Monday, October 14, 2013

Maurice Noble: Architect of Animation

This post was originally published on Chairs&Buildings
Bugs Bunny and Daffy Duck may have been given life by famous director Chuck Jones, but the worlds in which they appeared were the collaborative work of numerous others.
There is now a new monograph out by Chronicle Books devoted to the chief animation designer – Maurice Noble – who designed the background “sets” in which
these and countless other figures acted – from Warner Bros classics such as What Opera, Doc? to MGM’s The Dot and the Line.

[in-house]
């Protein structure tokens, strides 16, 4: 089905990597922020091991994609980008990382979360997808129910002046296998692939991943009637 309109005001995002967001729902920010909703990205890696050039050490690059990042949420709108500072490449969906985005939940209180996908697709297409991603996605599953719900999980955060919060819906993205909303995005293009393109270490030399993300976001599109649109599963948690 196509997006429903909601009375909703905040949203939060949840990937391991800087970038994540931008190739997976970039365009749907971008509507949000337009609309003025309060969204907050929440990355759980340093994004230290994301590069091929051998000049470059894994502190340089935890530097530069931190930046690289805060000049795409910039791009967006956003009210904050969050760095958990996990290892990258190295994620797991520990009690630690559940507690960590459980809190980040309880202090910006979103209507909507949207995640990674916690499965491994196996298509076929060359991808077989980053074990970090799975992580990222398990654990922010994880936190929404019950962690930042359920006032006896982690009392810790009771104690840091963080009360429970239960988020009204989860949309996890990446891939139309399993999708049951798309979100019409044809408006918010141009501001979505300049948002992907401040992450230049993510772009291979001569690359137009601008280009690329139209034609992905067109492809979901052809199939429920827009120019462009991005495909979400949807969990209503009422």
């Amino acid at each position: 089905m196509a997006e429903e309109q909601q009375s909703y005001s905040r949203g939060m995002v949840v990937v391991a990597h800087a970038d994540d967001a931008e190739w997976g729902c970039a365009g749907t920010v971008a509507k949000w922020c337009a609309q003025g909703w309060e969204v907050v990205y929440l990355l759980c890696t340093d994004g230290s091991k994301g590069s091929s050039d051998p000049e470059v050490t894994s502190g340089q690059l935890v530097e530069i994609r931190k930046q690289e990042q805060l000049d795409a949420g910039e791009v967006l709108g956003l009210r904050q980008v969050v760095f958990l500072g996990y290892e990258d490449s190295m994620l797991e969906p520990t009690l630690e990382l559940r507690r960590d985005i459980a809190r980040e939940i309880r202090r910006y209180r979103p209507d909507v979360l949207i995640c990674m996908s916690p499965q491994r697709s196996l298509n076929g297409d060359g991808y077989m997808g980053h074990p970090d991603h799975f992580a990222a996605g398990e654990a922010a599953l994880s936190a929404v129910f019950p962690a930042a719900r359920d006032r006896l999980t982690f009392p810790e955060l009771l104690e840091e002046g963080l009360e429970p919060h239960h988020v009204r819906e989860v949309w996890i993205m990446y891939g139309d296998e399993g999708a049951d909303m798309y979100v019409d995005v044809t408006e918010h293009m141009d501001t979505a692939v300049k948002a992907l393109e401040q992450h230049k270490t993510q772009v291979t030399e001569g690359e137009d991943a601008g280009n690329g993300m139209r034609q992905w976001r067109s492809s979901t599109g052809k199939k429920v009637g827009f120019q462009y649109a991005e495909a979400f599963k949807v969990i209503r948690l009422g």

“The Noble Approach: Maurice Noble and the Zen of Animation Design” was put together by Noble acolyte Tod Polson based on his mentor’s own notes about his work.  Among the many brilliant images, there are also wonderful lessons by which designers in any medium will be well served, even still, such as: “To be a successful designer, being able to sell a good idea is just as important as coming up with the idea itself.” And when we are reminded of just how innovative so many of Noble’s ideas were, these observations make this an inspiring and instructive tour through a golden age of the moving image.

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